Deer and Doe Sirocco Jumpsuit

I made the first Sirocco in a lightweight grey knit fabric grading between sizes 38/40. After a couple of wears I decided that the crotch was too low for me to be comfortable wearing the jumpsuit, so for my second version I still cut a size 38/40 except for the seams at the top of the trousers and bottom of the bodice, where I graded down to size 34 (the smallest size in the pattern). This worked perfectly to raise the crotch without impacting the construction of the pattern (including attaching the pockets to the trousers at the waist seam which I was worried would be affected by a more major alteration). I want to go back and make the same alteration to my original Sirocco in time to get lots of wear out of it this summer.

Deer and Doe Sirocco Jumpsuit

This second version was made in a medium weight knit fabric with a gold stars print. This is a sweat-shirting-type fabric, with a soft wrong-side. I really like this jumpsuit in a slightly weightier fabric, and I’m loving white clothes this summer. I suspect this fabric might get marked or start pilling relatively quickly, but I’m going to make the most of wearing it for as long as I can.

Deer and Doe Sirocco Jumpsuit

These pictures are a mixture of photos taken in our local park, and pictures taken during a family holiday to Derbyshire, including to visit a nearby well dressing in Cressbrook, inspired by a visit by Karen a few days before.

Deer and Doe Sirocco Jumpsuit

I always associate holidays with taking lots of nice blog photos. I filled my suitcase with summery clothes I wanted to photograph – and then it was wet and cold all week. We still managed some nice pictures between showers, and the summery outfits worked out fine for exploring Derbyshire paired with some boots, a jacket and an umbrella. We even managed a brief dip in the outside pool in Hathersage while we were there.

Deer and Doe Sirocco Jumpsuit

I’ll leave you with the obligatory jumping in a jumpsuit picture as I return to binge watching series 17 of Project Runway with a final cup of tea before bed.

Deer and Doe Sirocco Jumpsuit


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Brioche Twister Scarf

East London Knit's Brioche Twister Scarf

Last Summer, I attended a brioche class with Renée Callahan of East London Knit at Yarningham, a Birmingham-based yarn festival. After the class, before I could forget everything I had learned about brioche knitting, I started this Brioche Twister Scarf, a free pattern for signing up to Renee’s newsletter.

East London Knit's Brioche Twister Scarf

Satisfyingly this pattern only requires two skeins of (DK) yarn. Unlike fabric, I don’t tend to buy yarn without a specific pattern in mind, but I had two skeins of spur-of-the-moment purchase yarn in my stash, which were perfect for this pattern. I’m sure you must have some of those too.

East London Knit's Brioche Twister Scarf

The two yarns I used were both British and from small independents. A skein of Daughter of a Shepherd’s Hebridean & Zwartbles DK, which I purchased direct from Rachel at Yarnporium, and a skein of Harcourt Rare Breeds‘ Leicester Longwool, which I purchased direct from the farm when I visited with my Guild. I believe the Harcourt Rare Breeds’ yarns are hand-spun by local spinners. The combination of yarns makes for a very warm and snuggly scarf.

East London Knit's Brioche Twister Scarf

I finished knitting this scarf last September, then put it aside for a couple of months until a holiday to Paris and Rome during November, when it was finally cold enough to start wearing it, and where these photos were taken. It’s gotten lots of wear since during my commute to and from work.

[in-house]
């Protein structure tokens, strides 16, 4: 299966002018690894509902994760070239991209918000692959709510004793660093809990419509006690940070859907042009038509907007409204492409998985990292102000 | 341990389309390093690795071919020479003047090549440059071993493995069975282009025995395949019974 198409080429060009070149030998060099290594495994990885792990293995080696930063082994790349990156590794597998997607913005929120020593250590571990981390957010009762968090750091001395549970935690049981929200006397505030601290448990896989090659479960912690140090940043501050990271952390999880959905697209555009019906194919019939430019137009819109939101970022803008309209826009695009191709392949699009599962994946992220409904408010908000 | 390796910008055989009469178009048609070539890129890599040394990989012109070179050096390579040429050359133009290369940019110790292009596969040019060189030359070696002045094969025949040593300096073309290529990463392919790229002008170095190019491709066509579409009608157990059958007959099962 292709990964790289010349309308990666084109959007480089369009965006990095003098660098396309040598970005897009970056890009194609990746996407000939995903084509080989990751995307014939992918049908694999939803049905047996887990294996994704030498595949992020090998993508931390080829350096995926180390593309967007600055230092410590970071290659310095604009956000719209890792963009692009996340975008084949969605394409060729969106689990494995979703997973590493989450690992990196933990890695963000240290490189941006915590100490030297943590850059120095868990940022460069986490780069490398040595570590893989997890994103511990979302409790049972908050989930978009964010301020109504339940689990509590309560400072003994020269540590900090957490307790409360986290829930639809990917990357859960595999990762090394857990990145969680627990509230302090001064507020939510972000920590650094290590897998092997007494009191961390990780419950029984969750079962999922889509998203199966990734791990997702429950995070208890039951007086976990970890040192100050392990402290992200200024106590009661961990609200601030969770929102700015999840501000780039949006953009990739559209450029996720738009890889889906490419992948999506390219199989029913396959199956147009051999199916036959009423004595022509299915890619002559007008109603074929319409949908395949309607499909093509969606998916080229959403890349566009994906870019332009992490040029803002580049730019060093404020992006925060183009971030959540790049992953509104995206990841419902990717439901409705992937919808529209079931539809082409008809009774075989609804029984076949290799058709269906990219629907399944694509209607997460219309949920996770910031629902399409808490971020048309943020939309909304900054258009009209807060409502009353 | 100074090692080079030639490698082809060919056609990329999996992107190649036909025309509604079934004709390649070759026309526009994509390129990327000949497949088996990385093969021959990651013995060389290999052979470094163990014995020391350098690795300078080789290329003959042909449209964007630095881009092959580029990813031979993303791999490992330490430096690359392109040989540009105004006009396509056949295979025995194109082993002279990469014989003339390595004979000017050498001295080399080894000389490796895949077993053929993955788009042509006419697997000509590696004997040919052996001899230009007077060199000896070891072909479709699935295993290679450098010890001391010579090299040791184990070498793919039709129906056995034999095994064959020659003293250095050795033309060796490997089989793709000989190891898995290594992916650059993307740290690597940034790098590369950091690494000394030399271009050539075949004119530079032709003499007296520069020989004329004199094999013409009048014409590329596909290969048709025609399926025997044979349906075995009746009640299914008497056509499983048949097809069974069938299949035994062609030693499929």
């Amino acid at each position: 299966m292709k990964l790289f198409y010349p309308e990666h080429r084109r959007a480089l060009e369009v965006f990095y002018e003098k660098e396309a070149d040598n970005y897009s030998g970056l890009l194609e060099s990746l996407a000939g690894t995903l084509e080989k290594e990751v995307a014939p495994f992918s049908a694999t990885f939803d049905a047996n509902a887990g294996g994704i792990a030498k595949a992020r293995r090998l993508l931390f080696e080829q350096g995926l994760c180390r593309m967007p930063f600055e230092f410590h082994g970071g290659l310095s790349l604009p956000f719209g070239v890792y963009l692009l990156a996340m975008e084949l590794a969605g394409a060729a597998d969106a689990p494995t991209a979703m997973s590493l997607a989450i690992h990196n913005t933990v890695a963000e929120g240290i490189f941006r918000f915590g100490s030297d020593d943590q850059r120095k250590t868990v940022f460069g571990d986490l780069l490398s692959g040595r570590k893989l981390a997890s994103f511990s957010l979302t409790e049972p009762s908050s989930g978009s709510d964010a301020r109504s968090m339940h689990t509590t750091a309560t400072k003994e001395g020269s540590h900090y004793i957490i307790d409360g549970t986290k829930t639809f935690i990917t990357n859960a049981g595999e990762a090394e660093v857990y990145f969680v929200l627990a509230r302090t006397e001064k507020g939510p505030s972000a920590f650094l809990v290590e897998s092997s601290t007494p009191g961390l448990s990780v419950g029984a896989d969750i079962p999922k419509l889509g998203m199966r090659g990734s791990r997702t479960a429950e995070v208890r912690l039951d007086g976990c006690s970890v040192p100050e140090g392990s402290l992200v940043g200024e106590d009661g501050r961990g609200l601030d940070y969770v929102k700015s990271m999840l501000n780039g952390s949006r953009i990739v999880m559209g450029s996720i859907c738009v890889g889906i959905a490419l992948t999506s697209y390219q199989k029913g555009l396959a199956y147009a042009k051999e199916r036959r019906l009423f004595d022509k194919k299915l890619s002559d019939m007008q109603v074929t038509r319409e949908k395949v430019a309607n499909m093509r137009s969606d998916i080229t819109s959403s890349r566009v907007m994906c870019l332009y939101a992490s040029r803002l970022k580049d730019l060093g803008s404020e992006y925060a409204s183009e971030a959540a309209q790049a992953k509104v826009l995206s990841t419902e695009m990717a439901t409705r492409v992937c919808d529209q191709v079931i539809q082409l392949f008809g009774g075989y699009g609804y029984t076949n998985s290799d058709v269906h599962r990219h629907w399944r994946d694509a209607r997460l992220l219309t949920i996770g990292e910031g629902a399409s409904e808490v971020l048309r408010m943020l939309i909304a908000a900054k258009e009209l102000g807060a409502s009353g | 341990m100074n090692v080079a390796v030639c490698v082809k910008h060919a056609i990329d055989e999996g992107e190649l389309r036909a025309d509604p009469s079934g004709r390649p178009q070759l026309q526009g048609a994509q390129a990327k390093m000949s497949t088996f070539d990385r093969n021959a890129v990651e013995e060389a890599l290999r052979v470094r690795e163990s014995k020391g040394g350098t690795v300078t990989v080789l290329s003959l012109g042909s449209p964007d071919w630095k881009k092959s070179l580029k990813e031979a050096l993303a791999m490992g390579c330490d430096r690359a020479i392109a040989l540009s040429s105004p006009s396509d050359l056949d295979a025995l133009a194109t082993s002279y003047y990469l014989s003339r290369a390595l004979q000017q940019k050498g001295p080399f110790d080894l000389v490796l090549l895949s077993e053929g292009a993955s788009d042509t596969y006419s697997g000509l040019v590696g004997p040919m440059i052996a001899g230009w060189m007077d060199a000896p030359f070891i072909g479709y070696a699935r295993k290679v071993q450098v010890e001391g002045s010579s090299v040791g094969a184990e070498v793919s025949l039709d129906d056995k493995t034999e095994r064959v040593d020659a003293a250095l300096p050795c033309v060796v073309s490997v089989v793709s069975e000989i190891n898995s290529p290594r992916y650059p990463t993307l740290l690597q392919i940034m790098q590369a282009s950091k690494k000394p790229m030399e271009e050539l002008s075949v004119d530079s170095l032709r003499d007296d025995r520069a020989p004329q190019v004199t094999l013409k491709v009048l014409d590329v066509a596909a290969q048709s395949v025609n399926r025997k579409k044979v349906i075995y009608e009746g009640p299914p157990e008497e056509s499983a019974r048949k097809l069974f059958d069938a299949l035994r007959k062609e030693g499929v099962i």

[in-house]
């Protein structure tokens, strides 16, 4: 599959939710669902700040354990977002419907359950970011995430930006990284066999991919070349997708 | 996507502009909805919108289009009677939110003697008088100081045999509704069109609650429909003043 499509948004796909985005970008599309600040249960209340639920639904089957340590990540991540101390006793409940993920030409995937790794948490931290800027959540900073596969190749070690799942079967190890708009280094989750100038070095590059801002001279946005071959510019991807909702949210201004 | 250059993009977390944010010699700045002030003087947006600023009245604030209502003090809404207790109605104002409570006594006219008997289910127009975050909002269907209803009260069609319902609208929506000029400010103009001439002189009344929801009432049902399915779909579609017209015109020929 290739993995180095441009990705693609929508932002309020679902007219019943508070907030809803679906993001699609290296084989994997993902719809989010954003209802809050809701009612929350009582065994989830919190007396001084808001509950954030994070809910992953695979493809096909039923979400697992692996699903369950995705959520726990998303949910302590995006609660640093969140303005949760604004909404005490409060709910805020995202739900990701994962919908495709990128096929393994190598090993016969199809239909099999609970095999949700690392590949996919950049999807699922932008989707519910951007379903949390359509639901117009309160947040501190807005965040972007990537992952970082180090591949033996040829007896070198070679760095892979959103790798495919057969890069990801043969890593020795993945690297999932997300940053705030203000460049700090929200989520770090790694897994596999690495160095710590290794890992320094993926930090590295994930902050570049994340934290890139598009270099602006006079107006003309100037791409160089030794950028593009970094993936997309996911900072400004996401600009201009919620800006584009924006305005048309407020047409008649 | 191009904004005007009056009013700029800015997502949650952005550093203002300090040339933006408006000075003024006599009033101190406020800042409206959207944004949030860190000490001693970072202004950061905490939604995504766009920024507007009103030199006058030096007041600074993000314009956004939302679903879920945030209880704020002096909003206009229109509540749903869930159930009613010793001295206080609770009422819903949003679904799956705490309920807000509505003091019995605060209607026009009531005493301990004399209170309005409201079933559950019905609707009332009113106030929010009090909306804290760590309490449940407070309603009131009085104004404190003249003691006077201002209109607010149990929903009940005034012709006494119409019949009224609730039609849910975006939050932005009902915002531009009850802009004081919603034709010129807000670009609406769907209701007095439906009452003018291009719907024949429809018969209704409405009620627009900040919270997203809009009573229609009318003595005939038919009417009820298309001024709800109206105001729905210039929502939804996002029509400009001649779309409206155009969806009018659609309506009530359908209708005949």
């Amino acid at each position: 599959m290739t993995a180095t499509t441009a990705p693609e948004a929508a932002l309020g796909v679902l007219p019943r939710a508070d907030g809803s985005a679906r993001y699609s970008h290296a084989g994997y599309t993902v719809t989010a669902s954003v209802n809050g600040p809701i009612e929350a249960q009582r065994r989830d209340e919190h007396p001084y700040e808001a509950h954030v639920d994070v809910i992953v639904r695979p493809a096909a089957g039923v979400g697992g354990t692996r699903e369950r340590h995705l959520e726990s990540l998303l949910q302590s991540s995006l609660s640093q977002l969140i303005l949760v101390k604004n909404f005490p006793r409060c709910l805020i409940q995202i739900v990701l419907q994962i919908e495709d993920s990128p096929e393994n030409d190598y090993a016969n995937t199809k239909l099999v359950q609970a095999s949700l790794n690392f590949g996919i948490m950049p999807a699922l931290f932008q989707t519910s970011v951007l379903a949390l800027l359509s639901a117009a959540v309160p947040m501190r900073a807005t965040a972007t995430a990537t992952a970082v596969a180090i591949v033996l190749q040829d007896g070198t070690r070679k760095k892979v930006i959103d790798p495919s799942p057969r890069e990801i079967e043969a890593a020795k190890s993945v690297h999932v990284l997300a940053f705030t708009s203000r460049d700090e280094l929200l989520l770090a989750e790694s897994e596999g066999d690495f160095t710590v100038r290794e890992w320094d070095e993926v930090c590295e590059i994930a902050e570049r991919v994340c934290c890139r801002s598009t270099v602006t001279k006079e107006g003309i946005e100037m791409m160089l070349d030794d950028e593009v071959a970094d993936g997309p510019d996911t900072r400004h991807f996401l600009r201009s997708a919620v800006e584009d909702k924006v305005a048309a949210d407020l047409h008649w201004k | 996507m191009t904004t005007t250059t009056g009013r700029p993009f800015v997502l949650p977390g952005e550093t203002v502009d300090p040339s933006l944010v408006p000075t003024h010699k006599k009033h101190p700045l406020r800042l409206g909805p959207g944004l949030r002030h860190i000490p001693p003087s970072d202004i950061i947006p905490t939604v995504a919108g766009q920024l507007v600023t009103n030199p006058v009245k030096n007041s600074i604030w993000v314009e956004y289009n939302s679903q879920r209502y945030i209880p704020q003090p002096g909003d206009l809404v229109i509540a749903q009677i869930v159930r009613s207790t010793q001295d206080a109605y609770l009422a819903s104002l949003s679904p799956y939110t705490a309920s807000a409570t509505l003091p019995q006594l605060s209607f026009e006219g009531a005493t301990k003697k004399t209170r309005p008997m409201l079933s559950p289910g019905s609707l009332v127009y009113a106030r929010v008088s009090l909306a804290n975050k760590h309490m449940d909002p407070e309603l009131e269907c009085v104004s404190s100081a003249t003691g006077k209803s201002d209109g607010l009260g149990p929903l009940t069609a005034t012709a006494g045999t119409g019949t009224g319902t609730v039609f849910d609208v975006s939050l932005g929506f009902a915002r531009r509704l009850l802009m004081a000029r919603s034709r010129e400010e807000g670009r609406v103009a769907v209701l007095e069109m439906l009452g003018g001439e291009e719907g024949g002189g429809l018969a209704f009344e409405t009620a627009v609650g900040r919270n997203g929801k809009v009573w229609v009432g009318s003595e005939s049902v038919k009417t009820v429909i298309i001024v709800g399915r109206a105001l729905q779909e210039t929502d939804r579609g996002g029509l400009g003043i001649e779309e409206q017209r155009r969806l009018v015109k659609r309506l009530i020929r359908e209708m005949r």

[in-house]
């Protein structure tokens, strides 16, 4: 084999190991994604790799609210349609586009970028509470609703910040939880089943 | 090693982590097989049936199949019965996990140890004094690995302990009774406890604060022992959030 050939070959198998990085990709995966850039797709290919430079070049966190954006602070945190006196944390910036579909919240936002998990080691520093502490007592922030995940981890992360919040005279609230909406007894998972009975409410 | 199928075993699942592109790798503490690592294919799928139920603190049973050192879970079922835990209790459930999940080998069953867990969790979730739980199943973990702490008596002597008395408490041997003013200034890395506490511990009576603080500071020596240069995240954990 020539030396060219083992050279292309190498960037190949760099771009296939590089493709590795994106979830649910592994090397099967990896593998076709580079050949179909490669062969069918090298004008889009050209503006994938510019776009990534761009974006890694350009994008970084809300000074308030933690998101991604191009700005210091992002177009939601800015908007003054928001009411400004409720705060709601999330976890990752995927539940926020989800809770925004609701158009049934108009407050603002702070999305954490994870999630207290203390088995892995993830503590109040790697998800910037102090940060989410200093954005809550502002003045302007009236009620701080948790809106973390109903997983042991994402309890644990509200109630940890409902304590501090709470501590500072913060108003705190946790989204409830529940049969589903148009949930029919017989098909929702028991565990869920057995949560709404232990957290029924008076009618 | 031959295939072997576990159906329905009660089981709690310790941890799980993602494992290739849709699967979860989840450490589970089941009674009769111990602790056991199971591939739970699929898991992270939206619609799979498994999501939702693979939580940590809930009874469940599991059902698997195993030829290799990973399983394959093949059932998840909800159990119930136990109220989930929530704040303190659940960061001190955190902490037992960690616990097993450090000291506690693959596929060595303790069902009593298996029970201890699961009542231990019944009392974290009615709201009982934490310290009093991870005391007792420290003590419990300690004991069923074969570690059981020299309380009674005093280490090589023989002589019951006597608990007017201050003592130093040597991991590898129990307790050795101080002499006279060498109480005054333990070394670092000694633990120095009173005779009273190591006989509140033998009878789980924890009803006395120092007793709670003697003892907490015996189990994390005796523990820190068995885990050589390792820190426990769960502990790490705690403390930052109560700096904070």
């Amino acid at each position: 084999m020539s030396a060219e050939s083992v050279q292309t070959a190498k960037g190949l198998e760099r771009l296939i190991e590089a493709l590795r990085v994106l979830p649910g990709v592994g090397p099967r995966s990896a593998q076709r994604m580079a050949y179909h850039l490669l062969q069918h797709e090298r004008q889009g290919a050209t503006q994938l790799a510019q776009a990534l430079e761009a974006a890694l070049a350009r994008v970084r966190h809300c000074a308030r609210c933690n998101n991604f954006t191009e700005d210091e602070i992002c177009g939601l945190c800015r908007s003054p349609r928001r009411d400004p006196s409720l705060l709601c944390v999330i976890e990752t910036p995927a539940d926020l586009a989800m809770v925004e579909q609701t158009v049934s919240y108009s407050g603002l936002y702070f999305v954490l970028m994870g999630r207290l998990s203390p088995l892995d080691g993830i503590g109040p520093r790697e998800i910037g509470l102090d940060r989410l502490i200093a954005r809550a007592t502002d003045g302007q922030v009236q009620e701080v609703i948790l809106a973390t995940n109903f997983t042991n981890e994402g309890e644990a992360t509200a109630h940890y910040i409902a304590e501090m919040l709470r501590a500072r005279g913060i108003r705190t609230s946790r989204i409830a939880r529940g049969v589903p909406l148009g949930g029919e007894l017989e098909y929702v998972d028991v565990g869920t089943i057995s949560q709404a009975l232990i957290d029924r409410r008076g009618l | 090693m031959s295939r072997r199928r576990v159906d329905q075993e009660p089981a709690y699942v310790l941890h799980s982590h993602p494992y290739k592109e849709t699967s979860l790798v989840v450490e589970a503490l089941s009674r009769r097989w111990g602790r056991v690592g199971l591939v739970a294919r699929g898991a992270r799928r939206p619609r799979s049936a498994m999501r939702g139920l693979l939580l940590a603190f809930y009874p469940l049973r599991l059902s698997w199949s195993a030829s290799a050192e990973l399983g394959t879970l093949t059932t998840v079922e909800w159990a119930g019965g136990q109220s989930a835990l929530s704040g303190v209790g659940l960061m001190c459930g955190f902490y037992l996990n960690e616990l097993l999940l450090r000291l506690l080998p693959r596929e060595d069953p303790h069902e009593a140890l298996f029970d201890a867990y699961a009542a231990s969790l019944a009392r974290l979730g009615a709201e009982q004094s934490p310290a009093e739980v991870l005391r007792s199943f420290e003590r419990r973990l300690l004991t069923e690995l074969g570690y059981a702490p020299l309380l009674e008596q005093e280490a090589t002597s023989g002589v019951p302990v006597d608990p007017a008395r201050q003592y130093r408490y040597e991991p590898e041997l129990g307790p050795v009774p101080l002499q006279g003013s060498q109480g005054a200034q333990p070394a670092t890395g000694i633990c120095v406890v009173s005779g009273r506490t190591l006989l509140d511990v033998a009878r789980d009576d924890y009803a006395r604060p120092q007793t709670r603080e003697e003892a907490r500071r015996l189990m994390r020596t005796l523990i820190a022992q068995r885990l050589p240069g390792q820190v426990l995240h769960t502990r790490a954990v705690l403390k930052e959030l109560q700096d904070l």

East London Knit's Brioche Twister Scarf

I really enjoy making scarves as they don’t take too long to knit, there’s no worry about fit, and they are easy to throw on in the morning, so they tend to get worn more than other knitted items. I was planning to knit a second Brioche Twister Scarf as a gift, but, having taken a break from brioche, I returned to find I’d forgotten the technique and kept making mistakes! I might be too late for this winter, but at some point I’m definitely going to knit this pattern again in a different combination of yarns and colours.

East London Knit's Brioche Twister Scarf

East London Knit's Brioche Twister Scarf

East London Knit's Brioche Twister Scarf

East London Knit's Brioche Twister Scarf

East London Knit's Brioche Twister Scarf


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Resurrected Simple Sew Grace Dress

Simple Sew Grace Dress

This is the Simple Sew Patterns Grace Dress, which was a freebie with a previous issue of Love Sewing Magazine.

Simple Sew Grace Dress

I’m currently very fond of this dress for a few reasons. Firstly, I made it using a yellow and white cotton/polyester brocade which I won in a little giveaway on Madalynne’s blog. The piece I won was leftover from an adorable two piece set Madalynne made, and which she recently revised in a blog post.

Simple Sew Grace Dress

Secondly, I made it especially for a fun little overnight trip to London some months back, and wore it out to party. In typical fashion, I decided to make it for the trip at the last minute, and – from memory – sewed it mostly in one evening. Which leads me on to…

Cannon Hill Park

Thirdly, this dress was brought back from the brink, and given a second chance to live a fulfilling garmenty life. I didn’t realise until I had almost finished making this dress, that the fabric is quite delicate and frays significantly. My overlocker happened to be playing up at the time, and I was attempting to finish it quick to wear out, so I make the decision to wear it out and that afterwards I would hand wash it and overlock the seams.

That plan would have been fine, however I didn’t let Phil in on it, and he threw the dress in the washing machine. My poor dress emerged from the machine ripped in a number of places along both sides of the waistband.

Simple Sew Grace Dress

I allowed sufficient time to sulk, then went back, unpicked the zip and bodice lining, and overlocked the bodice and skirt to the waistband. During the surgery I was attempting to lose as little fabric as possible, which has left the waistband somewhat wonky, and messed up the skirt gathers, but it’s meant this dress has made it past it’s first wear!

Simple Sew Grace Dress